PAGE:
The human race is finding it increasingly difficult to ignore the realities of climate change. If the vanishing ice caps in both hemispheres don’t offer enough evidence, the surging carbon dioxide levels in the atmosphere – now at 385 parts per million and rising – point to a looming catastrophe. General consensus has settled on 450 ppm as the ultimate disaster threshold, but some scientists say it could be as low as 350, in which case we have already passed into the danger zone.

And the world is starting to wake up. After decades of handwringing over what the vast majority of the scientific community already accepted as truth, global leaders have begun to take action. Even on a planet where sea level is rising and forests are shrinking, the world is slowly turning green.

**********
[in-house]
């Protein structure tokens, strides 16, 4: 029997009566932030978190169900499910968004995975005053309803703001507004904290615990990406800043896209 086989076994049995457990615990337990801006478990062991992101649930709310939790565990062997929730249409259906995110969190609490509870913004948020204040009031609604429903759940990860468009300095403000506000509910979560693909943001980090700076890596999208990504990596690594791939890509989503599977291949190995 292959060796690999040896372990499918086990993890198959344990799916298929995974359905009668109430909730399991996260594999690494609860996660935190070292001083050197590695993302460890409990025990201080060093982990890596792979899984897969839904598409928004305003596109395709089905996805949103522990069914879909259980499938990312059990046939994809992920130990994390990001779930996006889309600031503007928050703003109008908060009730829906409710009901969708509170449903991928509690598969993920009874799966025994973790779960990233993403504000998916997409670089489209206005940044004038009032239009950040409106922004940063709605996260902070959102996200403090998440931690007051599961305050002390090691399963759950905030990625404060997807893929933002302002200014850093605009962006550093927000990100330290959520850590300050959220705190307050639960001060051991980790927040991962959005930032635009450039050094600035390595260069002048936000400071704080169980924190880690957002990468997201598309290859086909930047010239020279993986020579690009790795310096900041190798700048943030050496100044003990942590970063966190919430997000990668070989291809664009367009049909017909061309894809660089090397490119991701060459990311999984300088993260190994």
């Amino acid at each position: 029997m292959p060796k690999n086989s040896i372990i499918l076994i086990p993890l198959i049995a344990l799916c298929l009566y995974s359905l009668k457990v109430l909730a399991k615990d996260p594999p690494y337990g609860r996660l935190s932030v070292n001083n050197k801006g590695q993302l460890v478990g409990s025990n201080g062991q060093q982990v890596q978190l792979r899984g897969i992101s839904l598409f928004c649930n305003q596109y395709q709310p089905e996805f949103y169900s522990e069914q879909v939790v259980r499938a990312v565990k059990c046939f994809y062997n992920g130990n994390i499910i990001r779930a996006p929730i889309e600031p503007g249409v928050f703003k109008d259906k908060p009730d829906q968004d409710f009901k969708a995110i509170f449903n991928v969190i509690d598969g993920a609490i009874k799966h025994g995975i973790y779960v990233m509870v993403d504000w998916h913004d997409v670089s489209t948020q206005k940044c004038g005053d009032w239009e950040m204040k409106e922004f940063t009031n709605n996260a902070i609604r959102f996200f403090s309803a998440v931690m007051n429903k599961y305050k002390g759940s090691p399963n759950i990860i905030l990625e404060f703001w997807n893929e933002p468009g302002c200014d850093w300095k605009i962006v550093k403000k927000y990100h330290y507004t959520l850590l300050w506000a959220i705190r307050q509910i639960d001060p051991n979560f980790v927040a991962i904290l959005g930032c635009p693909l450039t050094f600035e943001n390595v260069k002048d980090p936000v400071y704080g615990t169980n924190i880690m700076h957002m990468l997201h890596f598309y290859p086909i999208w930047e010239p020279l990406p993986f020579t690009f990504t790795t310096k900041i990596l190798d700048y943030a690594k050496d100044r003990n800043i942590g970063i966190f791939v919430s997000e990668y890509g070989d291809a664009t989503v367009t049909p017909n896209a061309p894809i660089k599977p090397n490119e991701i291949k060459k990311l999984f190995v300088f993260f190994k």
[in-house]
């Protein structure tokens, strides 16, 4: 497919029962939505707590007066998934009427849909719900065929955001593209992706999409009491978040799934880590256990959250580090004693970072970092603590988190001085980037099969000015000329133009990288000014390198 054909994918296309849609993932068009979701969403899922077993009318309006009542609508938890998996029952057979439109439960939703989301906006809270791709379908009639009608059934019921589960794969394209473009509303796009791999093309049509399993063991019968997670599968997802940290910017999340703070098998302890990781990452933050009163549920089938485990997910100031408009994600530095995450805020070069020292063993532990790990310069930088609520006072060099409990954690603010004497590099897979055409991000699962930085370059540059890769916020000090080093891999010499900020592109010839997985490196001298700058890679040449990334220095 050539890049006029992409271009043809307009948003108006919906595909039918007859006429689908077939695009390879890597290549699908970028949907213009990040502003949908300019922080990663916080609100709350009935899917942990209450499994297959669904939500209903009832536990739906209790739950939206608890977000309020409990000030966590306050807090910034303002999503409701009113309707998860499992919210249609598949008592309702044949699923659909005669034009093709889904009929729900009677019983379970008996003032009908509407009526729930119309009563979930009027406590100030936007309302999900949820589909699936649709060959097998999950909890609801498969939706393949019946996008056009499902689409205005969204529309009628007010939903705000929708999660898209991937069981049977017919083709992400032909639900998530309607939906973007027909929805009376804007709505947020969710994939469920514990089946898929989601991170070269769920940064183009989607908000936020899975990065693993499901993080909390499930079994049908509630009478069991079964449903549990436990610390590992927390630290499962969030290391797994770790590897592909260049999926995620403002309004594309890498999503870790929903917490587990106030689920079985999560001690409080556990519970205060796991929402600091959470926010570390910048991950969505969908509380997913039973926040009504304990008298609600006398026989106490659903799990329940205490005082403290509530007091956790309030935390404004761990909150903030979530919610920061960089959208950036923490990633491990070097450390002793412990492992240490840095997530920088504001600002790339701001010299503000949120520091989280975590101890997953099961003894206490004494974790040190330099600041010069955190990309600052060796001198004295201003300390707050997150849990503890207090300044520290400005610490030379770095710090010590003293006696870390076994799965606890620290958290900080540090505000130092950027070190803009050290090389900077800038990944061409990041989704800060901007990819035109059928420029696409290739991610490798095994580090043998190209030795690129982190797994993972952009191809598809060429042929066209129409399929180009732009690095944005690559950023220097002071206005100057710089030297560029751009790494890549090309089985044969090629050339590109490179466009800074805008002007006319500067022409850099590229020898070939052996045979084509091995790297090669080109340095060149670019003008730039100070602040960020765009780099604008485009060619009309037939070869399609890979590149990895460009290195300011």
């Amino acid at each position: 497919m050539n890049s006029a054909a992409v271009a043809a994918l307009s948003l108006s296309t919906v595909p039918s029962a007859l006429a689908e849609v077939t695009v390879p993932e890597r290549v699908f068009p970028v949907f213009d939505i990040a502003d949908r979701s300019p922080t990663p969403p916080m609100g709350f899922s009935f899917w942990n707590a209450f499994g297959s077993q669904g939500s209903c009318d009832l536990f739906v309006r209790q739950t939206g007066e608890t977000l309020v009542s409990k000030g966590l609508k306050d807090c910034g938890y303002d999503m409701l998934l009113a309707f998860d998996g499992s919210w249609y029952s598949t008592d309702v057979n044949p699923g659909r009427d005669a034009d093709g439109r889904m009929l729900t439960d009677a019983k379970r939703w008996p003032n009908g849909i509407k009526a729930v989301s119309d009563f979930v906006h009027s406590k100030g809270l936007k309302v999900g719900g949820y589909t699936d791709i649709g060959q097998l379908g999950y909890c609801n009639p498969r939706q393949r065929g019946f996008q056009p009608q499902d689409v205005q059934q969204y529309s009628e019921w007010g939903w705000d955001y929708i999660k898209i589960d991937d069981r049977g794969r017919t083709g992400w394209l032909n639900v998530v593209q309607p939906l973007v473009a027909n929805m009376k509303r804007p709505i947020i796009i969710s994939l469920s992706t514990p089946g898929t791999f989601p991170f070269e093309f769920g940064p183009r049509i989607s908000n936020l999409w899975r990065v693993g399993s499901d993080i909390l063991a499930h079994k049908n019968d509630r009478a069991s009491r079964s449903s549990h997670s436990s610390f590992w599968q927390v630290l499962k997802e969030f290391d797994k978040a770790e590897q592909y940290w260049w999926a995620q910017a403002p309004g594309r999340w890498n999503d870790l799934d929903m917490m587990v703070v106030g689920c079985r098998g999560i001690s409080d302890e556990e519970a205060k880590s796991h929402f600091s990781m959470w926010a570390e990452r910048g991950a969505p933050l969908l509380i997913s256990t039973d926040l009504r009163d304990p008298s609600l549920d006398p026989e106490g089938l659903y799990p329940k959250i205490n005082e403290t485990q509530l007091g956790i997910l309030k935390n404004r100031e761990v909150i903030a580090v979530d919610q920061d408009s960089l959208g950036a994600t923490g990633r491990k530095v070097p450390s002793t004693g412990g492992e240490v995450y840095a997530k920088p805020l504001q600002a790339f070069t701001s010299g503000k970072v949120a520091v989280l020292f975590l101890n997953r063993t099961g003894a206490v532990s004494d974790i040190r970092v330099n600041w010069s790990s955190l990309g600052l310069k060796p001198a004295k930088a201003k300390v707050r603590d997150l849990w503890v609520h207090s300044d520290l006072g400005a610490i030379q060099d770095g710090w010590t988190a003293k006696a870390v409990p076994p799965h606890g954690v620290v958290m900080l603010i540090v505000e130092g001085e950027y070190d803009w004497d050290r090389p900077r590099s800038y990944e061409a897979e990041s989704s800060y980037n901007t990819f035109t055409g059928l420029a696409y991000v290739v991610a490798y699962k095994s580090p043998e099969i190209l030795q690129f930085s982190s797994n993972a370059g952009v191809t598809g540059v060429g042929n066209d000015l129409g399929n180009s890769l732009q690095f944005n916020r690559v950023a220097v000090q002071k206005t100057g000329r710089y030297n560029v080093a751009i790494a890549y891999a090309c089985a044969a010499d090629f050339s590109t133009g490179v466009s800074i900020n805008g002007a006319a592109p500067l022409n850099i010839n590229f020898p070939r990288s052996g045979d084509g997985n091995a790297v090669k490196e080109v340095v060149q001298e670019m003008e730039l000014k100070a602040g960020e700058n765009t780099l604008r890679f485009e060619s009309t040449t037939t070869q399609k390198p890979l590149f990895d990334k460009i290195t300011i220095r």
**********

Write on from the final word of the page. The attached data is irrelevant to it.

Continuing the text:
In 2006 China surpassed the United States as the world’s largest carbon dioxide emitter, throwing it even further into the environmental limelight. Now an Asian nation ruled by the Chinese Communist Party and an American nation trying to shake off the legacy of a Republican administration are navigating the shift from red to green. Over the next several weeks, this blog will track developments in the U.S. and China. It will look at the imminent threats facing both nations, what they are doing to confront them and where they stand compared to each other and the rest of the world.

Red is Green is a project of the Medill School of Journalism at Northwestern University.

Kristen Minogue


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